50. My other projects will suffer.
51. Been there, done that.
52. I don't want another thing to think about.
53. I won't have any time left for my family.
54. A more nimble competitor will beat us to the punch.
55. Teamwork is a joke around here.
56. I've never done anything like this before.
57. I won't be rewarded if the project succeeds.
58. We're not measured for innovation.
59. I don't have the right credentials.
60. We need more data.
61. It's not my job.
62. It will hard sustaining the motivation required.
63. I've tried before and failed.
64. I'm not smart enough to pull this off.
65. I don't want to go to any more meetings.
66. It will take way too long to get up to speed.
67. Our Stage Gate process will sabotage any hope of success.
68. I'm not skillful at building business cases.
69. Summer's coming.
70. The marketplace is too volatile.
71. This is a luxury we can't afford at this time.
72. I think we're about to be acquired.
73. I'm trying to simplify my life, not complicate it.
74. The dog ate my homework.
75. Help! I'm a prisoner in a Chinese fortune cookie factory
76. My company just wants to squeeze more blood from the stone.
77. My company isn't committed to innovation.
78. I don't have the patience.
79. I'm not sure how to begin.
80. I'm too left-brained for this sort of thing.
81. I won't be able to get the funding required.
82. I'm getting too old for this.
83. We're too competitive, in-house. Collaboration is a rarity.
84. Spring is coming.
85. I'm hypoglycemic.
86. That's Senior Leadership's job
87. I'm thinking of quitting.
88. Market conditions just aren't right.
89. We need to focus on the short term for a while.
90. Innovation, schminnovation.
91. What we really need are some cost cutting initiatives.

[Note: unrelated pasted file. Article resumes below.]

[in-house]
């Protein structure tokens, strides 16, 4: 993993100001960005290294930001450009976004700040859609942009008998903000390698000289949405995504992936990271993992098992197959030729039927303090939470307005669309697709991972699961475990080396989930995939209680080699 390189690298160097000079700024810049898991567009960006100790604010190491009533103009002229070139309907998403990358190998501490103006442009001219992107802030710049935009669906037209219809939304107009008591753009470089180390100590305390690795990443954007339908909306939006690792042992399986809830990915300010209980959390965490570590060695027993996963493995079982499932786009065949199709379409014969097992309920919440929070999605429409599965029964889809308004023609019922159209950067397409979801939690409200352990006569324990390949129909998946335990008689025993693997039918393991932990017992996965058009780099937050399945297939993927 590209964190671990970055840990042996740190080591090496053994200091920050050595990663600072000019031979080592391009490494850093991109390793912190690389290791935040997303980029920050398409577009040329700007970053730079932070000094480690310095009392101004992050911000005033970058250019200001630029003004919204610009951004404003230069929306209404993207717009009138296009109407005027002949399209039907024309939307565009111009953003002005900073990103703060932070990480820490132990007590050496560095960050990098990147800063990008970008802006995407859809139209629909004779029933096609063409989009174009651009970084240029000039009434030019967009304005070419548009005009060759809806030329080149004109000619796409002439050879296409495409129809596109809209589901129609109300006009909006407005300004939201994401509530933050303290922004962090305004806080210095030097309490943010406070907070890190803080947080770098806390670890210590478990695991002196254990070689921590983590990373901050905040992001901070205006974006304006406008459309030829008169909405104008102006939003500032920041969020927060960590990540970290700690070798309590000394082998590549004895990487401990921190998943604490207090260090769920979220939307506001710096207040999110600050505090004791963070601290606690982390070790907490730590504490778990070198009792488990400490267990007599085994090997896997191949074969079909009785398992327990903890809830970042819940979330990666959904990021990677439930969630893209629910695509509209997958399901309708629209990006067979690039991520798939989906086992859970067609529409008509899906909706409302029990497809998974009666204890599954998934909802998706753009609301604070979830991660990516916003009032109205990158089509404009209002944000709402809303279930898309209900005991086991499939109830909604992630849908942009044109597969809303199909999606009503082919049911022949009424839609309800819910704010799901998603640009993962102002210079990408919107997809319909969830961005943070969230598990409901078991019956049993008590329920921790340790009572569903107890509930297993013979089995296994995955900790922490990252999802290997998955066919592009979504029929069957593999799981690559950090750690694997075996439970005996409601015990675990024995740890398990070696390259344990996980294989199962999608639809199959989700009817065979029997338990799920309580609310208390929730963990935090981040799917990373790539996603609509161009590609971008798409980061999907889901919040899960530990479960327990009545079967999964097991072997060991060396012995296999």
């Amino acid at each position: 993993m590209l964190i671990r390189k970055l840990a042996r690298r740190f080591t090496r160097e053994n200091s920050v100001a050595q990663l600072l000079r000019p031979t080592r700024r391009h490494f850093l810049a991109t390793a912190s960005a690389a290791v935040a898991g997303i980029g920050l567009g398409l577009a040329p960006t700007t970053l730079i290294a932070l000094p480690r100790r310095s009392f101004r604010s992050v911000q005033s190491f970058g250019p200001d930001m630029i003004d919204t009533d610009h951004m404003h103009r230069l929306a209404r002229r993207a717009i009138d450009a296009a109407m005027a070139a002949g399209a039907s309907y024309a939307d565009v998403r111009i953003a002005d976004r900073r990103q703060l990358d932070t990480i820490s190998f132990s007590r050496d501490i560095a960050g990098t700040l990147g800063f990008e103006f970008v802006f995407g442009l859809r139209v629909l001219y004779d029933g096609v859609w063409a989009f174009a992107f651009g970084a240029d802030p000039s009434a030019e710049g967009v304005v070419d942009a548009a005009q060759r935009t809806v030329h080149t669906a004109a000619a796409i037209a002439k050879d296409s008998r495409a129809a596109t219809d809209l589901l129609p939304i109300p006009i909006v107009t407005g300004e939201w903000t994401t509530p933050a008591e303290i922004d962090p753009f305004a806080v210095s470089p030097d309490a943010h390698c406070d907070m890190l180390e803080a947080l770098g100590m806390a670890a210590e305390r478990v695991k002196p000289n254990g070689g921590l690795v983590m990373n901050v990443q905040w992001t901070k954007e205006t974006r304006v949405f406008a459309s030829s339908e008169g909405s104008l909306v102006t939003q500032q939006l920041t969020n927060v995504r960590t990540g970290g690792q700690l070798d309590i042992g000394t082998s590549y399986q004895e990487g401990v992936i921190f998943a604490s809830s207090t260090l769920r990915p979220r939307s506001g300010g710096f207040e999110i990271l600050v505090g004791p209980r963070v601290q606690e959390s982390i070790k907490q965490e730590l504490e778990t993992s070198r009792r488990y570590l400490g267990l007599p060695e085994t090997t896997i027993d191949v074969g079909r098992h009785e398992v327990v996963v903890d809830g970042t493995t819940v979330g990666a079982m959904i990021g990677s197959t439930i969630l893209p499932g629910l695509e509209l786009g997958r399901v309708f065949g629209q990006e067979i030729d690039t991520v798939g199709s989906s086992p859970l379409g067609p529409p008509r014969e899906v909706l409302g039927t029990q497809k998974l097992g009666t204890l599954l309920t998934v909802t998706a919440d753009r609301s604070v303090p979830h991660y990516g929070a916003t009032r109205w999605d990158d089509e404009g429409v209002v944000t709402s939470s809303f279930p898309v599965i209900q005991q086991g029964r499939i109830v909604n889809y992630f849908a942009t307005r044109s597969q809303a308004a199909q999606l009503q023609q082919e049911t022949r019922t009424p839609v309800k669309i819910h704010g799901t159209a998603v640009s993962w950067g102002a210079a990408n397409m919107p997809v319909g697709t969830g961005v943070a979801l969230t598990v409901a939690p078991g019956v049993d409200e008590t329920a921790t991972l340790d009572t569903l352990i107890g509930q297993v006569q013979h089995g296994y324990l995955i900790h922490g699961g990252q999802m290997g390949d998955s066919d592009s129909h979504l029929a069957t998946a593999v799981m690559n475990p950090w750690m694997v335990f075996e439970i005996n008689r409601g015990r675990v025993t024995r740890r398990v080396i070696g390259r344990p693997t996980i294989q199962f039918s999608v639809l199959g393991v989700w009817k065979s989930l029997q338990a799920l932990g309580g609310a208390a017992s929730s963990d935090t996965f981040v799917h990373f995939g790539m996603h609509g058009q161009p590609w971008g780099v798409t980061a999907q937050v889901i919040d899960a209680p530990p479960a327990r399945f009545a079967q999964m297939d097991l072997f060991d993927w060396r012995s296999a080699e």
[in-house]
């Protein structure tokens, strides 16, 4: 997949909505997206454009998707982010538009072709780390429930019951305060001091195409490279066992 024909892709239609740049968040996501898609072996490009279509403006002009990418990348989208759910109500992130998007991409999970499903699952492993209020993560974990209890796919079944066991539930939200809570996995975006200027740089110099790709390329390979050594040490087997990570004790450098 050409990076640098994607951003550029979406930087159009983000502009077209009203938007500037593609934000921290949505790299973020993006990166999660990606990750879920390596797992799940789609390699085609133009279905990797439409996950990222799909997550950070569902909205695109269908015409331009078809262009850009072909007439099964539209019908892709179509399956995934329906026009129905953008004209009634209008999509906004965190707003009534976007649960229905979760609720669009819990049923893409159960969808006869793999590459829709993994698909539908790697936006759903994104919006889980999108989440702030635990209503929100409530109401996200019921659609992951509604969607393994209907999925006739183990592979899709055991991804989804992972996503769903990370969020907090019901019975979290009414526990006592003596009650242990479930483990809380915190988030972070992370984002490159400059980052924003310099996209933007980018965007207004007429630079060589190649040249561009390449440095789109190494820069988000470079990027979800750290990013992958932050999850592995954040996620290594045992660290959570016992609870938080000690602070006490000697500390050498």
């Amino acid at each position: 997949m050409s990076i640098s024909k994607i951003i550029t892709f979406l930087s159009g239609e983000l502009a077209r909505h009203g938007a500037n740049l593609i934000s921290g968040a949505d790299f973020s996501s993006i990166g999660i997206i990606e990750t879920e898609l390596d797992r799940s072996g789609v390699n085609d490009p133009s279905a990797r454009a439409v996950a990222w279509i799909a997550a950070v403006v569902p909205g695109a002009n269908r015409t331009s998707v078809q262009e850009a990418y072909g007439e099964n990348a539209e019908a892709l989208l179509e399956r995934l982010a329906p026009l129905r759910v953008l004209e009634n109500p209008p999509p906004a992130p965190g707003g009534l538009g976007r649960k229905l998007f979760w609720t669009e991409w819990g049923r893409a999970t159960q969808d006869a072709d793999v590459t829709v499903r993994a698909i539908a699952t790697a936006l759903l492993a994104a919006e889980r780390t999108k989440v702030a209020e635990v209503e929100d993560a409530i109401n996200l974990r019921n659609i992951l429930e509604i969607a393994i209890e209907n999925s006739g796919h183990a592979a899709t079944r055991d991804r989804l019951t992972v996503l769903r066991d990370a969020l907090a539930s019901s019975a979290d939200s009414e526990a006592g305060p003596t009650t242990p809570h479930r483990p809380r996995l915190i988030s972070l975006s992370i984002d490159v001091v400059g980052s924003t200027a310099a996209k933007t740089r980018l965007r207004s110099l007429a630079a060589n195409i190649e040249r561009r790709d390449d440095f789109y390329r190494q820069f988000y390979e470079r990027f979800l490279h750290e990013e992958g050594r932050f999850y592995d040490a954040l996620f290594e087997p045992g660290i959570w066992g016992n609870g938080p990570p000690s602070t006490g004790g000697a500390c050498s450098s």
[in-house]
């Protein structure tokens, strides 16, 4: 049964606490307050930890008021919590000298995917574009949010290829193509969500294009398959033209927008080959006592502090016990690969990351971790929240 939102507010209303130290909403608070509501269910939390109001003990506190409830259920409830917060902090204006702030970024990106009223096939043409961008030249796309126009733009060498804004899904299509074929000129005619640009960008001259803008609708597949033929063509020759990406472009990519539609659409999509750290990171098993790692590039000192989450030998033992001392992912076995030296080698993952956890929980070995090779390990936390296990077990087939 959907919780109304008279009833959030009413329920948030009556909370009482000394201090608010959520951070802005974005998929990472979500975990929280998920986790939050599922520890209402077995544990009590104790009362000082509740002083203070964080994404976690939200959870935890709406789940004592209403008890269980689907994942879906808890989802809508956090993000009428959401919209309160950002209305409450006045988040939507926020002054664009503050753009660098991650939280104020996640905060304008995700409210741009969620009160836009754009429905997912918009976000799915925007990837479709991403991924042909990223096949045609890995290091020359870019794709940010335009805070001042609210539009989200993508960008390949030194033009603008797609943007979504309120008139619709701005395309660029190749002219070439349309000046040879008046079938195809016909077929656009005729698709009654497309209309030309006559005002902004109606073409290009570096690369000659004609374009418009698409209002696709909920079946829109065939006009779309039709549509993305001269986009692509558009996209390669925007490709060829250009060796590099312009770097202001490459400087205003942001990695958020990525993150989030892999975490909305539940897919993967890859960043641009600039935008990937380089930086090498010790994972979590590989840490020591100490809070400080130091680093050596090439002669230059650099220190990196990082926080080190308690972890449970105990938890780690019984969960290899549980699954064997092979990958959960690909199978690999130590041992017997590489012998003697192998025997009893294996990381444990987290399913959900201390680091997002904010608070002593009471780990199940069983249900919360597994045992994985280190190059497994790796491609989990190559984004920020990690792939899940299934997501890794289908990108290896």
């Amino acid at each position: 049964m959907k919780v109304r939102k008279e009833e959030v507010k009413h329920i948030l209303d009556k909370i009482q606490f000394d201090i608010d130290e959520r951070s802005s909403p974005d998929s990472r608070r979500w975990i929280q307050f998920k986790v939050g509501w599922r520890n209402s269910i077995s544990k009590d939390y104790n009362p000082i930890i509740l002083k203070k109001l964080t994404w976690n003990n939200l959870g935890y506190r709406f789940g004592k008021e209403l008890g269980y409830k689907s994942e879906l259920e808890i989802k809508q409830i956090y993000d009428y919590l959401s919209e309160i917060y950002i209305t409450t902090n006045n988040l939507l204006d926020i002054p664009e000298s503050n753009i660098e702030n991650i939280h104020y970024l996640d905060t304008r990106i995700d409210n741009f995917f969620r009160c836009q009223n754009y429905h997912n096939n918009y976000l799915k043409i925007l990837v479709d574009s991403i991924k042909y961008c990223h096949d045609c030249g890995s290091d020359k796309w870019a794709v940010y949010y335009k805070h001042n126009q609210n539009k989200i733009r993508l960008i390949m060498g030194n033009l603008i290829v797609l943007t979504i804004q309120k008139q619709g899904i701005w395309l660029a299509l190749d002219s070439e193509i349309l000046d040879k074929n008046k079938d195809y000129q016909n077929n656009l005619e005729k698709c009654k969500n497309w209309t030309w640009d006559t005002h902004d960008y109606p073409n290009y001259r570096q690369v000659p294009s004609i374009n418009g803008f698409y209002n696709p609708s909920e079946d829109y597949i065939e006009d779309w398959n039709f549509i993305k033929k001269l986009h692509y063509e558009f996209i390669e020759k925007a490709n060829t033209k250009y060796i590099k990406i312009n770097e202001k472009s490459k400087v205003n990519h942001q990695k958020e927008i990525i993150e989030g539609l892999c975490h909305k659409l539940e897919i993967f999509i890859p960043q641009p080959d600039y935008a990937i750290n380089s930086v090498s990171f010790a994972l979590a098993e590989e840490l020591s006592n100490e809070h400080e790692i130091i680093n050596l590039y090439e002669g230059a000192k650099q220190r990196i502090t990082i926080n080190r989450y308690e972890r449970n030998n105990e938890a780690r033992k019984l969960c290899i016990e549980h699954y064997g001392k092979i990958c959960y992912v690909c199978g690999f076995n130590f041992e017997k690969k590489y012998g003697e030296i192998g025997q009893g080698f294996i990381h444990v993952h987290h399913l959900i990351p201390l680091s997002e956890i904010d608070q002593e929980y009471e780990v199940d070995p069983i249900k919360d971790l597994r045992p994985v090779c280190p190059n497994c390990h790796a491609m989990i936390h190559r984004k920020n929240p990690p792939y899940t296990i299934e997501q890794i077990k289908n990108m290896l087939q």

92. Six Sigma will take care of everything.
93. Mercury is in retrograde.
94. IT won't go for it.
95. Maybe next year.
96. That's my boss's job.
97. That's R&D's job.
98. I would if I could, but I can't, so I won't.
99. First, we need to benchmark the competition.
100.It's against my religion.


1. Make a list of your three most bothersome excuses.

2. Turn each excuse into a powerful question, starting with the words "How can I?" or "How can we?" (For example, if your excuse is "That's R&D's job," you might ask "How can I make innovation my job?" or "How can I help my team take more responsibility for innovating?"

3. Brainstorm each question -- alone and with your team.

Posted by Mitch Ditkoff at April 16, 2008 08:53 AM


Thanks for the list of excuses!

If it's any consolation to you - we hear many of them here in Germany, too...

While some of the excuses are trivial and easy to counteract, others are more insidious and are symptomatic of deep-lying organisational problems or misunderstandings.



Posted by: Graham Horton [TypeKey Profile Page] at April 20, 2008 07:55 AM

I think I have heard almost every one of those at the K-8 school where I am the tech coordinator and self-appointed head of the innovation committee.(just joking, there's no committee...) I'm sure I have used some of the excuses myself in frustration over hearing so many excuses. It is a vicious cycle sometimes, this desire to fight change. But when I look at the big picture I see that despite the excuses and the resistance, we are moving forward. Just seems like it could be happening much faster.
I appreciate the technique you've shared. I'm going to try the turning it into a question approach the next time someone hits me with an excuse. thanks!

Posted by: edtechworkshop [TypeKey Profile Page] at May 4, 2008 09:31 AM

Hello from Canada.

I've heard many of those same excuses. For some it's hardwired!

One technique I like is to ask folks to think of something that hasn't changed for a long time (in my work it is often the concept of "school" but it could be "gas pump" or "newspaper"). Then ask them to describe what the world would be like without it. Those who think in more concrete, detailed ways find this easier than brainstorming how to "make things better", and then they own the ideas as well.

Posted by: cindyseibel [TypeKey Profile Page] at June 1, 2008 09:45 AM